There's no palpable sensation of drama as I bury my right foot in the throttle of the 2005 Bentley Continental GT coupe while headed toward the National Championship Air Races & Air Show in Reno, Nevada, on a cold, gray September morning. There's no disturbance in the cabin as the 552- horsepower W-12 twin-turbo engine goes to work, no underhood grunting or sweating. There's not much of an increase in noise, nor even a sense of being pressed back in the seat. Just a smooth, progressive, turbine-like thrust forward. And that's when I glance at the speedometer and notice that somehow, in the space of just a few seconds, this 5,350-pound British behemoth has gone from 80 m.p.h. all the way to 130 m.p.h. It's that effortless and that quick.
Where many high-performance cars would be out of breath at this point, the big Bentley isn't even breaking a sweat, as its top speed is an arresting 198 m.p.h. As in, at that speed, your heartbeat likely will be arrested, and if you happen to run into any of the local constabularies, you most certainly will be, too.
Granted, top speed is only one measure of an automobile, and frankly a fairly juvenile one in many respects. Lots of cars go fast. But while the Continental puts some truly gaudy numbers on the board performance-wise—the aforementioned 198 m.p.h., zero to 60 m.p.h. in 4.4 seconds, which is half a second faster than a Porsche 911—most remarkable are its poise, elegance and effortlessness.
This happy marriage of personality traits is the by-product of the Continental's mixed lineage, the best Europe has to offer from both Great Britain and Germany. The Bentley coupe is the first new design from the venerable British marque since it was taken over by Volkswagen in 1998, and VW contributed, among other things, the block and basic mechanicals for the amazing W-12 engine, which is essentially two 15- degree V-6 engines joined together by a common crankshaft. To this motor, Bentley added its own design cylinder heads, twin turbochargers and attendant go-fast parts. Also bequeathed from the VW side of the family was the Quattro all-wheeldrive system from Volkswagen subsidiary Audi. Along with a highly sophisticated computer-controlled suspension with air springs and infinitely adjustable shock absorbers, the all-wheel drive makes the Continental light and nimble on its feet.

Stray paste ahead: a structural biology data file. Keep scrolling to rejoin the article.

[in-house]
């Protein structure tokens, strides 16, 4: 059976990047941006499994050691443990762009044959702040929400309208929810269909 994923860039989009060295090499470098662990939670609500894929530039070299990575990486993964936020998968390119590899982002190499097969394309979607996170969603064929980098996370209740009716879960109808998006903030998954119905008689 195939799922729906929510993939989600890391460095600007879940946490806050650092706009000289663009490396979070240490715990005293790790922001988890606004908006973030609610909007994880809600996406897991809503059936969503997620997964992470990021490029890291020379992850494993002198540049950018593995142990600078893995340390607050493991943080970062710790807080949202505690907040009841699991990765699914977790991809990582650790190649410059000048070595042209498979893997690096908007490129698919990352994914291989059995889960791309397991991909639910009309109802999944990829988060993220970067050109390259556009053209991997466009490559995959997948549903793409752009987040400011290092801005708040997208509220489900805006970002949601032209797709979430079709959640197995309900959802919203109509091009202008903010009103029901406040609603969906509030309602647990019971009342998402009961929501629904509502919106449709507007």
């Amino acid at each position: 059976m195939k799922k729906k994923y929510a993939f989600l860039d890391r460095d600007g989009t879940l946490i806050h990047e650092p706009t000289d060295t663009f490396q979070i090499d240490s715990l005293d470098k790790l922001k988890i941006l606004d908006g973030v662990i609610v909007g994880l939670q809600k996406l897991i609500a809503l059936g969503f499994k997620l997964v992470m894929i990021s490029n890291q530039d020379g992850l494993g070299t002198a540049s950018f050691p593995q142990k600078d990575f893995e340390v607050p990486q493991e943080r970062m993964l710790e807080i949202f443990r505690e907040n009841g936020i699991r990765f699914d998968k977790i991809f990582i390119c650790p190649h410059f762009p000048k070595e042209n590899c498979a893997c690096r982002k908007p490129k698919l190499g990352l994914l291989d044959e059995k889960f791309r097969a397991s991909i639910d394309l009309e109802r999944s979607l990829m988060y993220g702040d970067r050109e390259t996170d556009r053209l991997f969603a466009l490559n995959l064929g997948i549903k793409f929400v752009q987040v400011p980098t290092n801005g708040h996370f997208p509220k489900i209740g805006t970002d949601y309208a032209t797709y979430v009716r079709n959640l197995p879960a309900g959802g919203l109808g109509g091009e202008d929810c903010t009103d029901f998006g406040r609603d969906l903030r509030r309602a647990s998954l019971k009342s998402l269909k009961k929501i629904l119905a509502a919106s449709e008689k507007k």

I pushed the Continental hard through some challenging mountain switchbacks, and it truly boggles the synapses that a car this big and this heavy corners so precisely and has such perfect balance. Wisely, Bentley/VW added huge disc brakes big enough to stop a semi on a dime. So kudos to the German side of the family for performance.
From the British side comes the Continental's elegance and comfort. The interior is a collage of fine leather, rich walnut and sumptuous wool carpeting. The clock is supplied by Swiss watchmaker Breitling, a nice touch of style. The rear seat is small, best suited for youngsters or adults on a very short trip, but even back there, the accommodations are firstrate. The 13.1-cubic-foot trunk will easily swallow a couple of golf bags, so no worries about taking this coupe to the club on the weekend.
From a design standpoint, the Bentley is handsome without being at all garish, delivering status with a whisper, not a scream. All this greatness comes at what frankly is a remarkable price: $156,990. Soon to follow will be a four-door version of the Continental GT, but this one will be hard to top because it's just about perfect as it is.
Scorecard 2005 BENTLEY CONTINENTAL GT COUPE
BASE PRICE: $156,990
ENGINE: 6-liter W-12 twin turbo
MPG: 11 city/18 highway
TORQUE: 479 foot-pounds
WEIGHT: 5,350 pounds